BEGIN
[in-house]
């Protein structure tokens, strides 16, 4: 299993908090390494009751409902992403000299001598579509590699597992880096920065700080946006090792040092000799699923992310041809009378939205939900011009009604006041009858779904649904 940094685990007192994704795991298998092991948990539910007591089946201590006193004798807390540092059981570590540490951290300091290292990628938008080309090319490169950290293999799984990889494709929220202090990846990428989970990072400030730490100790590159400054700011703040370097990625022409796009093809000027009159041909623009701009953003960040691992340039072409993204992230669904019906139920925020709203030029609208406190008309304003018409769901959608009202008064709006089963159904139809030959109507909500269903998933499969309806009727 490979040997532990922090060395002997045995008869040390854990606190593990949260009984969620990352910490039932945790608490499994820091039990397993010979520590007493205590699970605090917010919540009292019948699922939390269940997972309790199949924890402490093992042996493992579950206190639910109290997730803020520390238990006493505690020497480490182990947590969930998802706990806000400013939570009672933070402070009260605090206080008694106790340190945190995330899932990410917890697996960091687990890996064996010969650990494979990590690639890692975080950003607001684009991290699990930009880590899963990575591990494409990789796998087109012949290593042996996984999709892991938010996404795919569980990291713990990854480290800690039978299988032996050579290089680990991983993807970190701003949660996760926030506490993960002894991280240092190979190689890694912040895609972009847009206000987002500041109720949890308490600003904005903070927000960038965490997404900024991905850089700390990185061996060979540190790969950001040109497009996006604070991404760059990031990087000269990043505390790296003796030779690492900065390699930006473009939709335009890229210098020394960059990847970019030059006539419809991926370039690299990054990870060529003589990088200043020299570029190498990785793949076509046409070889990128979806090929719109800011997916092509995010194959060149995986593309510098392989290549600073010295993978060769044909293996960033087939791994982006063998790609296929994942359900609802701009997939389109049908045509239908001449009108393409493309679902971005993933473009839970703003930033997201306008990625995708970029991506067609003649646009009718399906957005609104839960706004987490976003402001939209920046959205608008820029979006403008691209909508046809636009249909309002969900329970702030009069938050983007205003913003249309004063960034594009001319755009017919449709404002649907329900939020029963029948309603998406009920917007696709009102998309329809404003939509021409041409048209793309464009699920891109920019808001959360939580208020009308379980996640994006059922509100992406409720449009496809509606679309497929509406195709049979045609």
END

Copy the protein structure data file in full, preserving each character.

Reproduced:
[in-house]
């Protein structure tokens, strides 16, 4: 299993908090390494009751409902992403000299001598579509590699597992880096920065700080946006090792040092000799699923992310041809009378939205939900011009009604006041009858779904649904 940094685990007192994704795991298998092991948990539910007591089946201590006193004798807390540092059981570590540490951290300091290292990628938008080309090319490169950290293999799984990889494709929220202090990846990428989970990072400030730490100790590159400054700011703040370097990625022409796009093809000027009159041909623009701009953003960040691992340039072409993204992230669904019906139920925020709203030029609208406190008309304003018409769901959608009202008064709006089963159904139809030959109507909500269903998933499969309806009727 490979040997532990922090060395002997045995008869040390854990606190593990949260009984969620990352910490039932945790608490499994820091039990397993010979520590007493205590699970605090917010919540009292019948699922939390269940997972309790199949924890402490093992042996493992579950206190639910109290997730803020520390238990006493505690020497480490182990947590969930998802706990806000400013939570009672933070402070009260605090206080008694106790340190945190995330899932990410917890697996960091687990890996064996010969650990494979990590690639890692975080950003607001684009991290699990930009880590899963990575591990494409990789796998087109012949290593042996996984999709892991938010996404795919569980990291713990990854480290800690039978299988032996050579290089680990991983993807970190701003949660996760926030506490993960002894991280240092190979190689890694912040895609972009847009206000987002500041109720949890308490600003904005903070927000960038965490997404900024991905850089700390990185061996060979540190790969950001040109497009996006604070991404760059990031990087000269990043505390790296003796030779690492900065390699930006473009939709335009890229210098020394960059990847970019030059006539419809991926370039690299990054990870060529003589990088200043020299570029190498990785793949076509046409070889990128979806090929719109800011997916092509995010194959060149995986593309510098392989290549600073010295993978060769044909293996960033087939791994982006063998790609296929994942359900609802701009997939389109049908045509239908001449009108393409493309679902971005993933473009839970703003930033997201306008990625995708970029991506067609003649646009009718399906957005609104839960706004987490976003402001939209920046959205608008820029979006403008691209909508046809636009249909309002969900329970702030009069938050983007205003913003249309004063960034594009001319755009017919449709404002649907329900939020029963029948309603998406009920917007696709009102998309329809404003939509021409041409048209793309464009699920891109920019808001959360939580208020009308379980996640994006059922509100992406409720449009496809509606679309497929509406195709049979045609």